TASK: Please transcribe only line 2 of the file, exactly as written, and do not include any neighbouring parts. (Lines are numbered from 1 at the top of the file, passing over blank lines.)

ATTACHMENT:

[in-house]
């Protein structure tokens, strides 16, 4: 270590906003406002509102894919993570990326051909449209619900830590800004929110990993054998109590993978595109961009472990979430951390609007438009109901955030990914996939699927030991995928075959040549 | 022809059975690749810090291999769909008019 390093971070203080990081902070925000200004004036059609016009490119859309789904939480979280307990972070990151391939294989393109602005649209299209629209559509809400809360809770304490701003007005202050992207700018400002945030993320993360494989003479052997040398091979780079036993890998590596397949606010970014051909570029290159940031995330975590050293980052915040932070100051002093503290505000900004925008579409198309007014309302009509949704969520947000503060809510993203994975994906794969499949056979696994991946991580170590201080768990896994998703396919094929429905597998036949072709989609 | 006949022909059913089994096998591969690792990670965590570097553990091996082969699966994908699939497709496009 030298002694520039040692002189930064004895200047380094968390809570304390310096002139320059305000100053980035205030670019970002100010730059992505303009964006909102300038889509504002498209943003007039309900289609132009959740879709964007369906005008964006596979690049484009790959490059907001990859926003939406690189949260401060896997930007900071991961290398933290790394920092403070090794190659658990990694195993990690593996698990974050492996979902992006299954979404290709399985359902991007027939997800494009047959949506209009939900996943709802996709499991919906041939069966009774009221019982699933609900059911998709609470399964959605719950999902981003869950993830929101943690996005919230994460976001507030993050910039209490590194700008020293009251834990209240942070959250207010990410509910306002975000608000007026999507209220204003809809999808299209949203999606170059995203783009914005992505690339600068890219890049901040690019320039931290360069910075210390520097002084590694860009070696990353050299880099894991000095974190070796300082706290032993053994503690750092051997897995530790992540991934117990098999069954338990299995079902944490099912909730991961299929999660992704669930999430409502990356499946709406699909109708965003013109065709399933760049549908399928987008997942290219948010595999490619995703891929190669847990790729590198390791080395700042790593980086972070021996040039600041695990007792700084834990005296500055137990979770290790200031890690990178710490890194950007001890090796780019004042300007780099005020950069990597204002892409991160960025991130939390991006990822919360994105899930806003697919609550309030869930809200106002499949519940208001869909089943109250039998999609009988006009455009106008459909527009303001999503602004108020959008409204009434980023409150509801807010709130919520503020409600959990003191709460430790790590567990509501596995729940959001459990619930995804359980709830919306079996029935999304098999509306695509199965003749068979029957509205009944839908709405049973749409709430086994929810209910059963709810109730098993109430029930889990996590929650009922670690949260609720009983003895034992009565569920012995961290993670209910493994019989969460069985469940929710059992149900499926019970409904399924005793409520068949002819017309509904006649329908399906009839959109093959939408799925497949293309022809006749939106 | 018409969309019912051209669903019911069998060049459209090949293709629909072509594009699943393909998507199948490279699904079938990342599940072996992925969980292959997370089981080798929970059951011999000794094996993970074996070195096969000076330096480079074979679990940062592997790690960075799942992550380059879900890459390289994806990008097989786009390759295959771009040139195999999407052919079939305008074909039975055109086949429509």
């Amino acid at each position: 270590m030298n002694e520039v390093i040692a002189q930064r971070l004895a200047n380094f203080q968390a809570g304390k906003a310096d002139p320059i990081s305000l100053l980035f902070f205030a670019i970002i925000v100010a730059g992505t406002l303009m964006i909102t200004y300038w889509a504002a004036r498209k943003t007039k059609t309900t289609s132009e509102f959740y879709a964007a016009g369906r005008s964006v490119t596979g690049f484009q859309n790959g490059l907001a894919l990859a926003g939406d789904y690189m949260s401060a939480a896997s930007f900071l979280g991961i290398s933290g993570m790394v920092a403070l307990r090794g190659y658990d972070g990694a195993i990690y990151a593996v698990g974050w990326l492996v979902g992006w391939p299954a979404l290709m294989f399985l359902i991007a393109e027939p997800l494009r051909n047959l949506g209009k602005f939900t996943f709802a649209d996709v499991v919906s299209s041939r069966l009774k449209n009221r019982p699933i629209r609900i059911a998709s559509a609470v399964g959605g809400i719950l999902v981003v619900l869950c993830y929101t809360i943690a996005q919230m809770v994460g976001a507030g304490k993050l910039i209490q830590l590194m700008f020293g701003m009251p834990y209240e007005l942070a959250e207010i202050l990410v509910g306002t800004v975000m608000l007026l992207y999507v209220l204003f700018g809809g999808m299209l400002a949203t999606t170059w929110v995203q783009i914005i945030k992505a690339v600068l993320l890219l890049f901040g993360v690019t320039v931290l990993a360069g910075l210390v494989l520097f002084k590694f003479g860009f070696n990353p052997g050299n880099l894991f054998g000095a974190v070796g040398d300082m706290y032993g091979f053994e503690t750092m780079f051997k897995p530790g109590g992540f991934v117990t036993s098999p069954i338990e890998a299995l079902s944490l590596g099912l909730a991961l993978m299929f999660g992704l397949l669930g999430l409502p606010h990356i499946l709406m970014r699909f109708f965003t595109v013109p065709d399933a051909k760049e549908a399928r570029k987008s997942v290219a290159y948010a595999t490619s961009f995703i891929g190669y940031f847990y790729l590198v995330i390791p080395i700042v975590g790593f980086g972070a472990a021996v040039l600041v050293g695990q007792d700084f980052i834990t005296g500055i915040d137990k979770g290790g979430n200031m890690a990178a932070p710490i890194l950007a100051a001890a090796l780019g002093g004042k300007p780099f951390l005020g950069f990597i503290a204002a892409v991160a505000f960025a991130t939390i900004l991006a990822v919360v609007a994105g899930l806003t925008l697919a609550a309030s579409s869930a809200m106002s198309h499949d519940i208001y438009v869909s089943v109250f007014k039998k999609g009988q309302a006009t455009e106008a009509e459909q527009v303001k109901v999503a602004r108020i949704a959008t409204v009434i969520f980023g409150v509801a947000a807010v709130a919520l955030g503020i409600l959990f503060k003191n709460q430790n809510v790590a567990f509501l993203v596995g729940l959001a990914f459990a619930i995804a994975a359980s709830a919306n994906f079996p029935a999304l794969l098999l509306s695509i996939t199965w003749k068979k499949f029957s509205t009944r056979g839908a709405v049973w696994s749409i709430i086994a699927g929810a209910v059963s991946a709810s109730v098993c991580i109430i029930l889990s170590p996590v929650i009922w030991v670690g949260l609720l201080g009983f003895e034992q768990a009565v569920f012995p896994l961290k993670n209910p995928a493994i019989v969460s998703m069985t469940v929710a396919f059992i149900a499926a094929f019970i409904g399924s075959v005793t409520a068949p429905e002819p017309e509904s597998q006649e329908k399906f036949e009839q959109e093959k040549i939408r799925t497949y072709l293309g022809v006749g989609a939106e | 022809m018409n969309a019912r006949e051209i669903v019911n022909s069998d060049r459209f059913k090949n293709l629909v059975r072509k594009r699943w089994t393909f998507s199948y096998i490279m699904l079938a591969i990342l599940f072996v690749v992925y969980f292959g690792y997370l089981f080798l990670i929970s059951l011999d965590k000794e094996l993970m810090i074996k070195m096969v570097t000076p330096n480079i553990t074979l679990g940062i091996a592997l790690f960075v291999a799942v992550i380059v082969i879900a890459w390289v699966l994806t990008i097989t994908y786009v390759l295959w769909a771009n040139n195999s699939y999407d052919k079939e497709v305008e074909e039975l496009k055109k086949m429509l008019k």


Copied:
């Protein structure tokens, strides 16, 4: 270590906003406002509102894919993570990326051909449209619900830590800004929110990993054998109590993978595109961009472990979430951390609007438009109901955030990914996939699927030991995928075959040549 | 022809059975690749810090291999769909008019 390093971070203080990081902070925000200004004036059609016009490119859309789904939480979280307990972070990151391939294989393109602005649209299209629209559509809400809360809770304490701003007005202050992207700018400002945030993320993360494989003479052997040398091979780079036993890998590596397949606010970014051909570029290159940031995330975590050293980052915040932070100051002093503290505000900004925008579409198309007014309302009509949704969520947000503060809510993203994975994906794969499949056979696994991946991580170590201080768990896994998703396919094929429905597998036949072709989609 | 006949022909059913089994096998591969690792990670965590570097553990091996082969699966994908699939497709496009 030298002694520039040692002189930064004895200047380094968390809570304390310096002139320059305000100053980035205030670019970002100010730059992505303009964006909102300038889509504002498209943003007039309900289609132009959740879709964007369906005008964006596979690049484009790959490059907001990859926003939406690189949260401060896997930007900071991961290398933290790394920092403070090794190659658990990694195993990690593996698990974050492996979902992006299954979404290709399985359902991007027939997800494009047959949506209009939900996943709802996709499991919906041939069966009774009221019982699933609900059911998709609470399964959605719950999902981003869950993830929101943690996005919230994460976001507030993050910039209490590194700008020293009251834990209240942070959250207010990410509910306002975000608000007026999507209220204003809809999808299209949203999606170059995203783009914005992505690339600068890219890049901040690019320039931290360069910075210390520097002084590694860009070696990353050299880099894991000095974190070796300082706290032993053994503690750092051997897995530790992540991934117990098999069954338990299995079902944490099912909730991961299929999660992704669930999430409502990356499946709406699909109708965003013109065709399933760049549908399928987008997942290219948010595999490619995703891929190669847990790729590198390791080395700042790593980086972070021996040039600041695990007792700084834990005296500055137990979770290790200031890690990178710490890194950007001890090796780019004042300007780099005020950069990597204002892409991160960025991130939390991006990822919360994105899930806003697919609550309030869930809200106002499949519940208001869909089943109250039998999609009988006009455009106008459909527009303001999503602004108020959008409204009434980023409150509801807010709130919520503020409600959990003191709460430790790590567990509501596995729940959001459990619930995804359980709830919306079996029935999304098999509306695509199965003749068979029957509205009944839908709405049973749409709430086994929810209910059963709810109730098993109430029930889990996590929650009922670690949260609720009983003895034992009565569920012995961290993670209910493994019989969460069985469940929710059992149900499926019970409904399924005793409520068949002819017309509904006649329908399906009839959109093959939408799925497949293309022809006749939106 | 018409969309019912051209669903019911069998060049459209090949293709629909072509594009699943393909998507199948490279699904079938990342599940072996992925969980292959997370089981080798929970059951011999000794094996993970074996070195096969000076330096480079074979679990940062592997790690960075799942992550380059879900890459390289994806990008097989786009390759295959771009040139195999999407052919079939305008074909039975055109086949429509």